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Somatic cells can be reprogrammed to induced pluripotent stem cells (iPSCs) by expression of defined embryonic factors. However, little is known of the molecular mechanisms underlying the reprogramming process. Here we explore somatic cell reprogramming by exploiting a secondary mouse embryonic fibroblast model that forms iPSCs with high efficiency upon(More)
Transgenic expression of just four defined transcription factors (c-Myc, Klf4, Oct4 and Sox2) is sufficient to reprogram somatic cells to a pluripotent state. The resulting induced pluripotent stem (iPS) cells resemble embryonic stem cells in their properties and potential to differentiate into a spectrum of adult cell types. Current reprogramming(More)
Reprogramming of somatic cells to pluripotency, thereby creating induced pluripotent stem (iPS) cells, promises to transform regenerative medicine. Most instances of direct reprogramming have been achieved by forced expression of defined factors using multiple viral vectors. However, such iPS cells contain a large number of viral vector integrations, any(More)
Alternative splicing (AS) is a key process underlying the expansion of proteomic diversity and the regulation of gene expression. Here, we identify an evolutionarily conserved embryonic stem cell (ESC)-specific AS event that changes the DNA-binding preference of the forkhead family transcription factor FOXP1. We show that the ESC-specific isoform of FOXP1(More)
Cancer is believed to arise primarily through accumulation of genetic mutations. Although induced pluripotent stem cell (iPSC) generation does not require changes in genomic sequence, iPSCs acquire unlimited growth potential, a characteristic shared with cancer cells. Here, we describe a murine system in which reprogramming factor expression in vivo can be(More)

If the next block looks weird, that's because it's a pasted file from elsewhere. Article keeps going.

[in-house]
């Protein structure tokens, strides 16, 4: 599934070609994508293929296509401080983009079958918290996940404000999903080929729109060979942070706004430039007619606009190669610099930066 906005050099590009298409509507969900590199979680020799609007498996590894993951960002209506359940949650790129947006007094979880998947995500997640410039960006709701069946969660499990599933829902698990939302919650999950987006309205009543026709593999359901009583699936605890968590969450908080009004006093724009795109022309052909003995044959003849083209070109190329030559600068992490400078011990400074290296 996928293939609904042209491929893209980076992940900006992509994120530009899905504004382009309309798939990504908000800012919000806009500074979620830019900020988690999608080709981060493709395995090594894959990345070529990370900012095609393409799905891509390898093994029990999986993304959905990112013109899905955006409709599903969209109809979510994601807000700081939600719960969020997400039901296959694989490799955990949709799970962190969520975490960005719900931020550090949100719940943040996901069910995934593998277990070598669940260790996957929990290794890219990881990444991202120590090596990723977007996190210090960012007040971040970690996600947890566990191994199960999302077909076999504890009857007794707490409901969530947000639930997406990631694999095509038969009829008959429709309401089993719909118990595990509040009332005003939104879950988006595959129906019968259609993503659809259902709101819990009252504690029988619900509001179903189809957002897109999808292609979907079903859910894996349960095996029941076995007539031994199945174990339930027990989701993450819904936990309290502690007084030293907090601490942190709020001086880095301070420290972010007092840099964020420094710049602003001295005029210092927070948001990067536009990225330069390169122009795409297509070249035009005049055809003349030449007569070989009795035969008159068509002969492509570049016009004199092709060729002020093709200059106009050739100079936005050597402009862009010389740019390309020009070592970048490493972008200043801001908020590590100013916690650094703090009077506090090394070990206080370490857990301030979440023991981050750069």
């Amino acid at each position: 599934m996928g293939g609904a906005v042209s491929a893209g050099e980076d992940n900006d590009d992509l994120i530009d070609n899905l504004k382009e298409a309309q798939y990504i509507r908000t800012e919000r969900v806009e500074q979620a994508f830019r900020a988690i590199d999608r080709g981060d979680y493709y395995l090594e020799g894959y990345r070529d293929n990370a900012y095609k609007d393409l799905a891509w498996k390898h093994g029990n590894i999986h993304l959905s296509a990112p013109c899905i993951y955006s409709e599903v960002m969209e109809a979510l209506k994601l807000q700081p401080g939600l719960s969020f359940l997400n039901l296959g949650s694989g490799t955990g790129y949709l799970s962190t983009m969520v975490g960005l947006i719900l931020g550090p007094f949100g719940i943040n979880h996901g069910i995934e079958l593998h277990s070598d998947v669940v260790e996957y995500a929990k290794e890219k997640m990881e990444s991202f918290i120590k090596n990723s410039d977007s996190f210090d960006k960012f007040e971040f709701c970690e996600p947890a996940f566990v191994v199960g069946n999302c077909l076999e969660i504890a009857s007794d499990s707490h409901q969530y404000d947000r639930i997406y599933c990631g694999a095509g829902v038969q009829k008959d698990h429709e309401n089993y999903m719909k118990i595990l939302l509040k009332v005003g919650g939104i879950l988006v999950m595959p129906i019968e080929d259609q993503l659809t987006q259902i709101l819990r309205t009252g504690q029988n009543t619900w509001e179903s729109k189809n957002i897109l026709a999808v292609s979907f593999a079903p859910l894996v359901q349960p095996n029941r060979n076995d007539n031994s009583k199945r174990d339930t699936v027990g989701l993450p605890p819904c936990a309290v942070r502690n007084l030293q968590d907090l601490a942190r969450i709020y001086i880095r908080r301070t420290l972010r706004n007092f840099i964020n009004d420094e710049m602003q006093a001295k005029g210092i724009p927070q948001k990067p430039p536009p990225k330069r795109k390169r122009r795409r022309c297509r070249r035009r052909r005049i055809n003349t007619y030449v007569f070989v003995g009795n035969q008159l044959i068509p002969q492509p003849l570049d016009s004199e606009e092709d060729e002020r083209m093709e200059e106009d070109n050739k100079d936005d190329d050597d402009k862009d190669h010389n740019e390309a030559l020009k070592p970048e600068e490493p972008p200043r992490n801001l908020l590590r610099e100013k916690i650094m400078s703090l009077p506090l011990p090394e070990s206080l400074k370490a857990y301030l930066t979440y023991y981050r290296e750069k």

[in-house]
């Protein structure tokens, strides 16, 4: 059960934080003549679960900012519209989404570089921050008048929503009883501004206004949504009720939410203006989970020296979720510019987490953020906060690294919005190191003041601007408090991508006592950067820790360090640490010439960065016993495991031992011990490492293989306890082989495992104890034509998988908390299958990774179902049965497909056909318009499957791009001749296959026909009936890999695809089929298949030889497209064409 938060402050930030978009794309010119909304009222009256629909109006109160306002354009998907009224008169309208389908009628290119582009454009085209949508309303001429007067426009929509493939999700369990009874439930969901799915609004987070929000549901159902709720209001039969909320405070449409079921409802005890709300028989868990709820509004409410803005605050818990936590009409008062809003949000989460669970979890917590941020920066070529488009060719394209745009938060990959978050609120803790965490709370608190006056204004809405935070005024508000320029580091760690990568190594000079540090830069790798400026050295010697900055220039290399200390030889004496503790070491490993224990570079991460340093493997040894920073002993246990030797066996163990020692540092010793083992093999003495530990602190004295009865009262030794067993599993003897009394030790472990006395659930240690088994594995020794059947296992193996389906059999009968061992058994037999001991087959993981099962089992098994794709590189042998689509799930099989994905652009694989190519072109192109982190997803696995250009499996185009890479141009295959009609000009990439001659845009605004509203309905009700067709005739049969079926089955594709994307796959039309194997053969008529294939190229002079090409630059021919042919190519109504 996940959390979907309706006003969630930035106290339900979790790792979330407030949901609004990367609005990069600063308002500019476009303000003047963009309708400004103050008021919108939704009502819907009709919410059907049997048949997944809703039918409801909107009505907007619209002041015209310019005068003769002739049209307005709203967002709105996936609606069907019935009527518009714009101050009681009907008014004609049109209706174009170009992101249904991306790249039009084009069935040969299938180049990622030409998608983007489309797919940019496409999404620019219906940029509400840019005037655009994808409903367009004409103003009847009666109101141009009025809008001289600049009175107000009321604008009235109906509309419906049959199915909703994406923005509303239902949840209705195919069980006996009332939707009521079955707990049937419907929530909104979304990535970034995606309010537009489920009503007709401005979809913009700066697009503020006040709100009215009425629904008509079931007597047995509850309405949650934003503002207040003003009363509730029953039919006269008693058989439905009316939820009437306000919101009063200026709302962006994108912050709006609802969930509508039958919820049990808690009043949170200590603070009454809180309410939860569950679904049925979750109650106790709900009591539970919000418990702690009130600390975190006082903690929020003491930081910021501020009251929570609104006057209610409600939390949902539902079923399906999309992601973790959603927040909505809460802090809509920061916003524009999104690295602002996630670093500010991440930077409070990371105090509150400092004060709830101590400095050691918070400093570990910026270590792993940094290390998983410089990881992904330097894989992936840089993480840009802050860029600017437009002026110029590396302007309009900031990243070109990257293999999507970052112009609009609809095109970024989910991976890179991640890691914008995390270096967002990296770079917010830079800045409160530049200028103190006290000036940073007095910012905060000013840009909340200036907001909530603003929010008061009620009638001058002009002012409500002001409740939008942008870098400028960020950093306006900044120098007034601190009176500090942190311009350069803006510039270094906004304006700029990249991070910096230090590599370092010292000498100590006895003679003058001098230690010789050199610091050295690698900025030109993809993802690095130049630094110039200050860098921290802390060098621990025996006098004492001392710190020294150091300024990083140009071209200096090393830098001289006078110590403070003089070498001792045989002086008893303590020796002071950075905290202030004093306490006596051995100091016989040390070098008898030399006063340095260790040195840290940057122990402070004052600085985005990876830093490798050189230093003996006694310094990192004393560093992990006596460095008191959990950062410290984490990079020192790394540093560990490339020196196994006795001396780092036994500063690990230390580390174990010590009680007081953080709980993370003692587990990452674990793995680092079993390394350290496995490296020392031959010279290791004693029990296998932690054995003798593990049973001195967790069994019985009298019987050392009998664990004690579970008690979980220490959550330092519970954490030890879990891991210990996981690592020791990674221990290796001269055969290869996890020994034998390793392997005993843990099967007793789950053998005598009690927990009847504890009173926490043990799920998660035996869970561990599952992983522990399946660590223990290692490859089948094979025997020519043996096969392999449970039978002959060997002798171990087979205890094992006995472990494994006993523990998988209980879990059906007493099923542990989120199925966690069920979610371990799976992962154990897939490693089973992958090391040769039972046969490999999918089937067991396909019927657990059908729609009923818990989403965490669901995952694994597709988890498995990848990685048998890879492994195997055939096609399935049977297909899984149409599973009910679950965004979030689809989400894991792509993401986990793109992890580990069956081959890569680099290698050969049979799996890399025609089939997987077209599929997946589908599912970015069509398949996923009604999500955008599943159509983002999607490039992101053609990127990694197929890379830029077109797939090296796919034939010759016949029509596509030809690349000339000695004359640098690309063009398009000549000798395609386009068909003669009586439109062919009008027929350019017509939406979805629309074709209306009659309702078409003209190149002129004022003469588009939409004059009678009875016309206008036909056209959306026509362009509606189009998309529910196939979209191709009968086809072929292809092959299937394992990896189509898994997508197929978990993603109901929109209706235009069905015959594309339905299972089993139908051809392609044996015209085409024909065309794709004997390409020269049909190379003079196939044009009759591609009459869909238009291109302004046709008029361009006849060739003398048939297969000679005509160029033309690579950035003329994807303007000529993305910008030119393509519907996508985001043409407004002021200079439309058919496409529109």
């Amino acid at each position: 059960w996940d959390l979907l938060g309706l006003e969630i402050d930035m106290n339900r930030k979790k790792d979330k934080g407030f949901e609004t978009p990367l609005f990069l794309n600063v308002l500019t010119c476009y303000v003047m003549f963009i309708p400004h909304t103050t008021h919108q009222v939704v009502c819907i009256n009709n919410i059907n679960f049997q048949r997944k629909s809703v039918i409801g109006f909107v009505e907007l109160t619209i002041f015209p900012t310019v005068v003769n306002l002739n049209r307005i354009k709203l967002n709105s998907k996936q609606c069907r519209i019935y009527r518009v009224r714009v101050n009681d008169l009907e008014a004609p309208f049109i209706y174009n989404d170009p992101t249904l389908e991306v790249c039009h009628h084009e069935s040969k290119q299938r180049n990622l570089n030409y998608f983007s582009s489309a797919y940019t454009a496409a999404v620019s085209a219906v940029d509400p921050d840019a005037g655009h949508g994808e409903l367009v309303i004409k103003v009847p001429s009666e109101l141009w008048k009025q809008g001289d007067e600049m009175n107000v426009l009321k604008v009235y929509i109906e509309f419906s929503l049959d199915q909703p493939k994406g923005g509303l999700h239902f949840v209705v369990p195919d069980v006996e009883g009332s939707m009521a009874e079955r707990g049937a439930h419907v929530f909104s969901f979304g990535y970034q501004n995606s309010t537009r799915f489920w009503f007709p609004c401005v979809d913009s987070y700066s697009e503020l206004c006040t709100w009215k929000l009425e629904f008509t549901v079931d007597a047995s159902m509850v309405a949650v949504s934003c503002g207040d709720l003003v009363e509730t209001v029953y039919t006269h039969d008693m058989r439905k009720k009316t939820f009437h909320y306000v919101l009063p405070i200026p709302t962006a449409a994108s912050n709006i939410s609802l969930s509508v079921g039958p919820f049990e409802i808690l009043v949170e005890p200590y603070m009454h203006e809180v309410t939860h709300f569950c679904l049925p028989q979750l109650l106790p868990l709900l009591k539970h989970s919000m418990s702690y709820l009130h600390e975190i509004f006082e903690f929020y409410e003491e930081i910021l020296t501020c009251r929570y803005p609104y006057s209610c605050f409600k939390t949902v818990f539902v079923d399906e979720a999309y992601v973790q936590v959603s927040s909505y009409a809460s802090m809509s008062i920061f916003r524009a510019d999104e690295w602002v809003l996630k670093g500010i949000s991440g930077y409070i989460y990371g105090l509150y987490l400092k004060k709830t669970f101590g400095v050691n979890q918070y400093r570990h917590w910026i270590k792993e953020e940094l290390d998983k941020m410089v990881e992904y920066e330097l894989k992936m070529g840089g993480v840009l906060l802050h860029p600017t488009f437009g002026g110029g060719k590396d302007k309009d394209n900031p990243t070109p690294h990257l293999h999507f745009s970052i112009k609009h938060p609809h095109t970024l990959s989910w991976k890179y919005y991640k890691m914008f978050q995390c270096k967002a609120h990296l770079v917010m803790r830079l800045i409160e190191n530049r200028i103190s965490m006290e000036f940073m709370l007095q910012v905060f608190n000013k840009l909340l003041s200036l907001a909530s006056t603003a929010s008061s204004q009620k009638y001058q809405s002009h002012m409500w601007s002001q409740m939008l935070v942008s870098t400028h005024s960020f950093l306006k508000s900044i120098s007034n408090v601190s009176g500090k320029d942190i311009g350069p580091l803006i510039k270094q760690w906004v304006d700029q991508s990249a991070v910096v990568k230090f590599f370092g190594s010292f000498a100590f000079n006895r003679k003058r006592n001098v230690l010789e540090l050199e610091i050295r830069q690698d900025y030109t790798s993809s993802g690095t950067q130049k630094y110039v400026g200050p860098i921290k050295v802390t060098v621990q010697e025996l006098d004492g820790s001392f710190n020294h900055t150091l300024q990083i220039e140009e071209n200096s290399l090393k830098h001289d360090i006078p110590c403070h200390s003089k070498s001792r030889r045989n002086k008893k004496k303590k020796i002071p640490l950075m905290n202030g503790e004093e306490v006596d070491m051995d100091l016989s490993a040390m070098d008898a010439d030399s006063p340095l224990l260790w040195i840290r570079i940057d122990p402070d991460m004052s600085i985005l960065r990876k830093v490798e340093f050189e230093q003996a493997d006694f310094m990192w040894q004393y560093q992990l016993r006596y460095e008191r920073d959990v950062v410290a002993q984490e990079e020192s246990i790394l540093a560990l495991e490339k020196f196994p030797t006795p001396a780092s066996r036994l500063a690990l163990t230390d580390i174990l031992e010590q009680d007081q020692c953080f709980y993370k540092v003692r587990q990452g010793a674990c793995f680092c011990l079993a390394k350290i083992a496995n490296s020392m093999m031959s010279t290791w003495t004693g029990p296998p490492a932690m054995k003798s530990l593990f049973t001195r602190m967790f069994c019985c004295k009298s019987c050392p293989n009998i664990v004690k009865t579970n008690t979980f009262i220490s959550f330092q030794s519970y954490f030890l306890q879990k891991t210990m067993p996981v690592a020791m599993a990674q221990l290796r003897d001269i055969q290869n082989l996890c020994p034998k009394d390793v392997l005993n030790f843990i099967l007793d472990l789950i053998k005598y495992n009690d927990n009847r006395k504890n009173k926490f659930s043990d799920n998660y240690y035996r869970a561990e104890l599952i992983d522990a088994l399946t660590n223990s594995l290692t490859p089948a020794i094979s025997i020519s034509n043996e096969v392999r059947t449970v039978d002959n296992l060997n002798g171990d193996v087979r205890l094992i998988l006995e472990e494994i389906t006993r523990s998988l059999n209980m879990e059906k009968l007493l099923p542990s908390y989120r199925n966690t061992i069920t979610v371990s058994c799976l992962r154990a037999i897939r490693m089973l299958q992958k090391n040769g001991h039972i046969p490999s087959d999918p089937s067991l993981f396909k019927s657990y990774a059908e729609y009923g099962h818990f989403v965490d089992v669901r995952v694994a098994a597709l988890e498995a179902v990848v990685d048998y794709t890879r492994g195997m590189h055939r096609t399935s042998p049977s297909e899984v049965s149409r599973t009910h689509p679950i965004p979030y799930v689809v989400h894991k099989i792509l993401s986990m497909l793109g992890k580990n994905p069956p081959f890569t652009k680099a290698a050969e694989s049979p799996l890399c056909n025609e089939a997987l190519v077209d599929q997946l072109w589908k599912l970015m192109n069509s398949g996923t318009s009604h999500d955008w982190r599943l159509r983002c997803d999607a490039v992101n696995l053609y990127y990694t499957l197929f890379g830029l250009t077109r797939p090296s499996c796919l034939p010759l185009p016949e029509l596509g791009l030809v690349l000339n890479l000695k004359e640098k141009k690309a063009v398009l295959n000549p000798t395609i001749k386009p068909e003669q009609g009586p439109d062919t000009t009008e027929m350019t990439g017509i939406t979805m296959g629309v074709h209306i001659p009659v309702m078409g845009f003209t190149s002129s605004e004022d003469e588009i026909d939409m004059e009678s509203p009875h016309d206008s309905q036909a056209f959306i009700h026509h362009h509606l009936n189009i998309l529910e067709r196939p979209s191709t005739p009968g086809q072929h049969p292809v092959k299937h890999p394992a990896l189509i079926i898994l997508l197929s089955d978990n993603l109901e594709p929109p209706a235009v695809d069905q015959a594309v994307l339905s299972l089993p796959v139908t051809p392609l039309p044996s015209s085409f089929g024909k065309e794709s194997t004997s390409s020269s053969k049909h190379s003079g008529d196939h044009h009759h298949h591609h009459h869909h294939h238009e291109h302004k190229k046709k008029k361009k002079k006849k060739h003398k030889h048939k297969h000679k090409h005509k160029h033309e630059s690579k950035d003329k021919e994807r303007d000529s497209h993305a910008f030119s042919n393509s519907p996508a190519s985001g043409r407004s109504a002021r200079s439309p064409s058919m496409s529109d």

The domesticated horse represents substantial value for the related sports and recreational fields, and holds enormous potential as a model for a range of medical conditions commonly found in humans. Most notable of these are injuries to muscles, tendons, ligaments and joints. Induced pluripotent stem (iPS) cells have sparked tremendous hopes for future(More)
Transcription activator-like effector nucleases (TALENs) have recently arisen as effective tools for targeted genome engineering. Here, we report streamlined methods for the construction and evaluation of TALENs based on the 'Golden Gate TALEN and TAL Effector Kit' (Addgene). We diminished array vector requirements and increased assembly rates using(More)
Mechanisms underlying human germ cell development are unclear, partly due to difficulties in studying human embryos and lack of suitable experimental systems. Here, we show that human induced pluripotent stem cells (hiPSCs) differentiate into incipient mesoderm-like cells (iMeLCs), which robustly generate human primordial germ cell-like cells (hPGCLCs) that(More)
Reprogramming of somatic cells to pluripotent cells promises to transform regenerative medicine. Recently many groups have achieved direct reprogramming of somatic cells by forced expression of defined factors using multiple viral vectors. However, such induced pluripotent stem (iPS) cells contain a number of viral vector integrations, any one of which(More)
Homologous and site-specific DNA recombination has revolutionized genetic engineering. The reliability of recombinases such as Cre and FLP has allowed scientists to design complex strategies to study gene function in mammals. However, the retention of recombination sites in the genome limits the use of Cre and FLP recombinases in subsequent modifications.(More)